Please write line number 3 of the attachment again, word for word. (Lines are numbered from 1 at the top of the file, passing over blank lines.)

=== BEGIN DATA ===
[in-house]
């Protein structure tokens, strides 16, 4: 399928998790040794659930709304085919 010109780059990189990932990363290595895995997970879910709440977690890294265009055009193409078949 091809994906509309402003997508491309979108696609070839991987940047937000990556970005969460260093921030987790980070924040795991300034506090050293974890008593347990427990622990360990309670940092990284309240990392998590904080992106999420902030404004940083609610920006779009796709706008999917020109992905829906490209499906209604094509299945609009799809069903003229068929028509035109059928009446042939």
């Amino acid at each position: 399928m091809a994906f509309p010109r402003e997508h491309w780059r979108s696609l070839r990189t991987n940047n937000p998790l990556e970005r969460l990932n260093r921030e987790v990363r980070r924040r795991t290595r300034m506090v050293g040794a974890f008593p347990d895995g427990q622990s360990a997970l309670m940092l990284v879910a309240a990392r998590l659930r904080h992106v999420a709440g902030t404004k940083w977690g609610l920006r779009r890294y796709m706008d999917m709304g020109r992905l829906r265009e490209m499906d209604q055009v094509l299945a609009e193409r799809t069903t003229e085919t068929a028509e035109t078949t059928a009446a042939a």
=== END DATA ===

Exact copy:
């Amino acid at each position: 399928m091809a994906f509309p010109r402003e997508h491309w780059r979108s696609l070839r990189t991987n940047n937000p998790l990556e970005r969460l990932n260093r921030e987790v990363r980070r924040r795991t290595r300034m506090v050293g040794a974890f008593p347990d895995g427990q622990s360990a997970l309670m940092l990284v879910a309240a990392r998590l659930r904080h992106v999420a709440g902030t404004k940083w977690g609610l920006r779009r890294y796709m706008d999917m709304g020109r992905l829906r265009e490209m499906d209604q055009v094509l299945a609009e193409r799809t069903t003229e085919t068929a028509e035109t078949t059928a009446a042939a």